A Quick Guide to Sensory Processing Disorder

Sensory Processing Disorder: Understanding and Managing Sensory Challenges

Sensory Processing Disorder (SPD) is a neurological condition in which the brain experiences difficulties organising and interpreting sensory information. Individuals with SPD may react to sensory input considered atypical, such as hypersensitivity to textures, sounds, or light, or, on the flip side, be hyposensitive and seek out more intense sensory experiences. 

SPD can affect children and adults differently, and management strategies must be tailored to each individual's needs. Support and interventions for individuals with SPD are multifaceted, and this guide will discuss a few key ones.

Understanding Sensory Processing Disorder

Sensory Processing Disorder (SPD) is a complex neurological condition linked to how sensory information is processed. Adults and children with SPD experience their world as either Hypersensitive (overreactive, sensory avoidance) or Hyposensitive (underreactive, sensory seeker).

Medical Definition   

SPD occurs when the brain has difficulty receiving and responding to information that comes in through the senses. Individuals with sensory processing difficulties may experience sensory experiences too intensely, too weakly, or in a manner that is inconsistent with how others perceive the same stimuli.

Neurological Basis

SPD stems from the way the nervous system handles incoming sensory signals. Two key components of its neurological basis are:  

●        Sensational Processing: This is the procedure by which the nervous system interprets sensory signals, such as touch, sound, and movement.  

●        Behavioural Response: The nervous system orchestrates an appropriate motor or behavioural response to the sensory input received.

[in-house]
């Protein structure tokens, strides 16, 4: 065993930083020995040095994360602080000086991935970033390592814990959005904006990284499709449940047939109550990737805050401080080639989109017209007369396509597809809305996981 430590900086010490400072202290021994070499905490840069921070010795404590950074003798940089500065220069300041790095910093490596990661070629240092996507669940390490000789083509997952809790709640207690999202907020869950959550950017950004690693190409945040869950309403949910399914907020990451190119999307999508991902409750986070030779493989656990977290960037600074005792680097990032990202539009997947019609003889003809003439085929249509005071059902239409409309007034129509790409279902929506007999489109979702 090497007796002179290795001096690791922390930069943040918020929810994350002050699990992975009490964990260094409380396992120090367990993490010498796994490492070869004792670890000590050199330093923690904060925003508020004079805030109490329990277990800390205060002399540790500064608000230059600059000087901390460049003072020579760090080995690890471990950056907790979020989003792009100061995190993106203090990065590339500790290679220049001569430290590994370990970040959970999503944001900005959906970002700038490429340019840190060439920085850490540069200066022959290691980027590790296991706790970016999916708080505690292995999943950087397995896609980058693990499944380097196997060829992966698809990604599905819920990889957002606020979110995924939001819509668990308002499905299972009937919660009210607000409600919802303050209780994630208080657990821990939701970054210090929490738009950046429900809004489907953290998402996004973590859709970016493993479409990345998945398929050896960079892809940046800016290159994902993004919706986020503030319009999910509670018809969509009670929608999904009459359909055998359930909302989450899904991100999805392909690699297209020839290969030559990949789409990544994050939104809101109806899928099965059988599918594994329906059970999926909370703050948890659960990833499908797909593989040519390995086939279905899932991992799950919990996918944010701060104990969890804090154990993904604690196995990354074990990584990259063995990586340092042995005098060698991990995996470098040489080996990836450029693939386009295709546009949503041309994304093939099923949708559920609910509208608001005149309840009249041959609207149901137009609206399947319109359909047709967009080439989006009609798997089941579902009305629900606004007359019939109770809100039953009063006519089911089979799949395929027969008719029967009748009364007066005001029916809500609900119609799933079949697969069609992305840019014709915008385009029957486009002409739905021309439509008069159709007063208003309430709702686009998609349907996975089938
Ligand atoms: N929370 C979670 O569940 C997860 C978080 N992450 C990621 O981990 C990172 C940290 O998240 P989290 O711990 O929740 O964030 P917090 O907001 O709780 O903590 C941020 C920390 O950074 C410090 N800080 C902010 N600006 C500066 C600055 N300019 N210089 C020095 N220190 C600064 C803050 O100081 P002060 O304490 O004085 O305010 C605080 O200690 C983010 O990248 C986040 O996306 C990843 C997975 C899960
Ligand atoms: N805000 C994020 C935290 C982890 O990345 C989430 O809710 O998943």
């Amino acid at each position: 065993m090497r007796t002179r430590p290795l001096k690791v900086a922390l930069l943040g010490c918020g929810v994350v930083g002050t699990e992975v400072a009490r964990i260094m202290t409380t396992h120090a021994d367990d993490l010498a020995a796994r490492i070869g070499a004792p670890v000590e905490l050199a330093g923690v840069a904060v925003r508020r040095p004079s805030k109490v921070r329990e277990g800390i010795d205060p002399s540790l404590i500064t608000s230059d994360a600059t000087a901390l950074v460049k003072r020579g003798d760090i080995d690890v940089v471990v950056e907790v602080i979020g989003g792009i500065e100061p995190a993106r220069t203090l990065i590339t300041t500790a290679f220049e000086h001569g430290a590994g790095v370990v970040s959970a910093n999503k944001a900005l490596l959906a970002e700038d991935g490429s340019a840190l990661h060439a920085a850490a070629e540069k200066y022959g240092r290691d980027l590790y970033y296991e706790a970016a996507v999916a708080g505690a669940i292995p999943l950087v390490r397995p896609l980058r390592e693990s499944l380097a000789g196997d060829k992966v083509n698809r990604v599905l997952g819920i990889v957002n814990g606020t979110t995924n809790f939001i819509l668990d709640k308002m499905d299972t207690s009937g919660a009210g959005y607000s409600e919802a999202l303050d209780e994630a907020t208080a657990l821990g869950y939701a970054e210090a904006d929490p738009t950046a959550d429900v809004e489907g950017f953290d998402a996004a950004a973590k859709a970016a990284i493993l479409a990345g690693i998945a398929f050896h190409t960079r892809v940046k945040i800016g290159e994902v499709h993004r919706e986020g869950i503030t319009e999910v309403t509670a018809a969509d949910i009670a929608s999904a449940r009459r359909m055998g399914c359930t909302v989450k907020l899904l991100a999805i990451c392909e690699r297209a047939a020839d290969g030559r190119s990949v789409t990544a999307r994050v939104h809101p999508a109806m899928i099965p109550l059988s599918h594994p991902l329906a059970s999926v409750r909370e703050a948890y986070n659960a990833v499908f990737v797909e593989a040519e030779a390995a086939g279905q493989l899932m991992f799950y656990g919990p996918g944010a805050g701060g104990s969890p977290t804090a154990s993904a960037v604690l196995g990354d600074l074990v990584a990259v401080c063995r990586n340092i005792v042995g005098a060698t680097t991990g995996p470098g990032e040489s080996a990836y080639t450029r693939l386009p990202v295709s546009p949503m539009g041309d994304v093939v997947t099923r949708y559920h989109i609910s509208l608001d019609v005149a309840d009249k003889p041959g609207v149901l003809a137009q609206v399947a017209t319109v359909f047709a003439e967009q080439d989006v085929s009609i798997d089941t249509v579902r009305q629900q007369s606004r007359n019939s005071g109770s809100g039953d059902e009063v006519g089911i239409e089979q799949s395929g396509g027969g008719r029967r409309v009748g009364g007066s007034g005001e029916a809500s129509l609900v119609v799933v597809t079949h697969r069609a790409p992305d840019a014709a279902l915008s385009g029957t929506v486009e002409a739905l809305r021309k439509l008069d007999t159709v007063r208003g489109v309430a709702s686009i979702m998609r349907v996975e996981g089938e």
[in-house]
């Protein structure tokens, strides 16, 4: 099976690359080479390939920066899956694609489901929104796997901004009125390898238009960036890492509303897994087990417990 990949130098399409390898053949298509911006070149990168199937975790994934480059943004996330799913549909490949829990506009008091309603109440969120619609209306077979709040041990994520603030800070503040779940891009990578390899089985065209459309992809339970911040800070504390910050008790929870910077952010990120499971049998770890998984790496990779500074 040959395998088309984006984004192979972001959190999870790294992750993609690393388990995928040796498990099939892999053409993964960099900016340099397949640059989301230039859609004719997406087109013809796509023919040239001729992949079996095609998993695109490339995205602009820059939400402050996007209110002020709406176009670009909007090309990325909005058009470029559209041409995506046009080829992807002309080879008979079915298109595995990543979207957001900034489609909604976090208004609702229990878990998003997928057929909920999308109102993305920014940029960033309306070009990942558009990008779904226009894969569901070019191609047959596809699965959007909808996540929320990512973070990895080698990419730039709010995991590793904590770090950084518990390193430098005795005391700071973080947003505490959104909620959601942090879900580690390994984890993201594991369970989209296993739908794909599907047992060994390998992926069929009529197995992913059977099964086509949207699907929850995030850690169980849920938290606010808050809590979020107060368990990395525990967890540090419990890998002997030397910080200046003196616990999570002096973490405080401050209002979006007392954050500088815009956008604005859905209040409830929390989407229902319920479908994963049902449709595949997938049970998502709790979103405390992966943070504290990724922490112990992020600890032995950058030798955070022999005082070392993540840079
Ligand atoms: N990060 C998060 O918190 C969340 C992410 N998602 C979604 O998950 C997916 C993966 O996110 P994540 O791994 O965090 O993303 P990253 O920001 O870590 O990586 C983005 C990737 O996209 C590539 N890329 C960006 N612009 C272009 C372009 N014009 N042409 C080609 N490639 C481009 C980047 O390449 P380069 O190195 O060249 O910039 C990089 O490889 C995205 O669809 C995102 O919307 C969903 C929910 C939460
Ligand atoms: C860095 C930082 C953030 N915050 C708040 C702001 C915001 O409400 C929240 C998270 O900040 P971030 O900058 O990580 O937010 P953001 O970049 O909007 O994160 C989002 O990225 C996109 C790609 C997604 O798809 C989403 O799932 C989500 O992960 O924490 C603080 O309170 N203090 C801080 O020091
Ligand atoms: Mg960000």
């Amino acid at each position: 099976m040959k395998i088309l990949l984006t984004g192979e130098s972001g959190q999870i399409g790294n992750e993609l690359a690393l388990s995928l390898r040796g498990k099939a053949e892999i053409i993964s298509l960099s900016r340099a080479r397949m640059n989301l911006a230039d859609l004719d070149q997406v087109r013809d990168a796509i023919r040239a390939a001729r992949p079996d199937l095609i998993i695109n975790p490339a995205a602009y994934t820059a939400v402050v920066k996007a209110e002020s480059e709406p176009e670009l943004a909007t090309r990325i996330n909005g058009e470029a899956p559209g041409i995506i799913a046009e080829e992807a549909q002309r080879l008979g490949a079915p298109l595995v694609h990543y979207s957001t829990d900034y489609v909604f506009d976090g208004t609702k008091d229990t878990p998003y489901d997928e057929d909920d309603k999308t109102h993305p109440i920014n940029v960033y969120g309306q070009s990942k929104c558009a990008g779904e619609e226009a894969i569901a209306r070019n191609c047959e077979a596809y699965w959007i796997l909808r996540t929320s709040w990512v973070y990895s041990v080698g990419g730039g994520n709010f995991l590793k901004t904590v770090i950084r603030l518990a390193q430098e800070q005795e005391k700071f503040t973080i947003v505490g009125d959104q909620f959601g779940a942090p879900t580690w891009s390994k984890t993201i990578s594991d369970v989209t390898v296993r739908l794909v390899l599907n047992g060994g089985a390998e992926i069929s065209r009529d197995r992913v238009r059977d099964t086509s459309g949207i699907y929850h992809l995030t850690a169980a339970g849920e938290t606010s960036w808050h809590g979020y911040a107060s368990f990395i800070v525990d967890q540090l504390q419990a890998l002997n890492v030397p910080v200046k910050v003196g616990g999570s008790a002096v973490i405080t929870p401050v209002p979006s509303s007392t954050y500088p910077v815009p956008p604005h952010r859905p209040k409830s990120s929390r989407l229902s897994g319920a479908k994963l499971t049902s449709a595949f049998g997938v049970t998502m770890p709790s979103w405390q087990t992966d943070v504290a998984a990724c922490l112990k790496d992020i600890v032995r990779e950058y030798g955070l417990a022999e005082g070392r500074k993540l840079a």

Signs and Symptoms of Sensory Processing Disorder

Sensory Processing Disorder (SPD) presents a range of signs and symptoms that may affect a person's ability to interact with their environment in everyday life. These symptoms range from over-responsivity to under-responsivity and seeking behaviours that indicate the brain's difficulty processing sensory input.

Sensory Hypersensitive

Individuals displaying over-responsivity might overreact to sensory stimuli that others typically find non-threatening. Key symptoms include:

●        Extreme sensitivity to common sounds, lights, or textures that could result in distress or avoidance behaviours

●        A startled reaction to sudden noises, reflecting a heightened sensory awareness

Sensory Hyposensitive

Conversely, under-responsivity involves a lessened or delayed reaction to sensory inputs, with symptoms such as:   

●        Failing to notice when their name is called or when they are being touched

●        A lack of reaction to hot or cold temperatures

Sensory Seeking Behaviour

Sensory seeking is characterised by an unusual craving for sensory stimulation. Signs include:

●        Excessive touching of objects or people to stimulate the sense of touch

●        Preference for activities involving intense movement, such as spinning, swinging, or crashing into objects, which provide proprioceptive feedback 

Sensory Processing Disorder in Children     

Sensory processing disorder can affect children quite differently to adults and can be harder to diagnose. However, there are key indicators parents can look for if they feel their child has sensory processing difficulties impacting their behaviour.

●          Children experiencing hypersensitivity: a low threshold for pain, clumsy movements and body balance, strong aversion to certain foods due to texture, resistance to physical contact, and difficulty focusing on a single thing.

●          Children experiencing hyposensitivity have a high threshold for pain, enjoy chewing or touching things excessively, enjoy rough play like crashing into people or walls, rocking and swaying motions, and often perform tasks with too much force, e.g., writing or painting.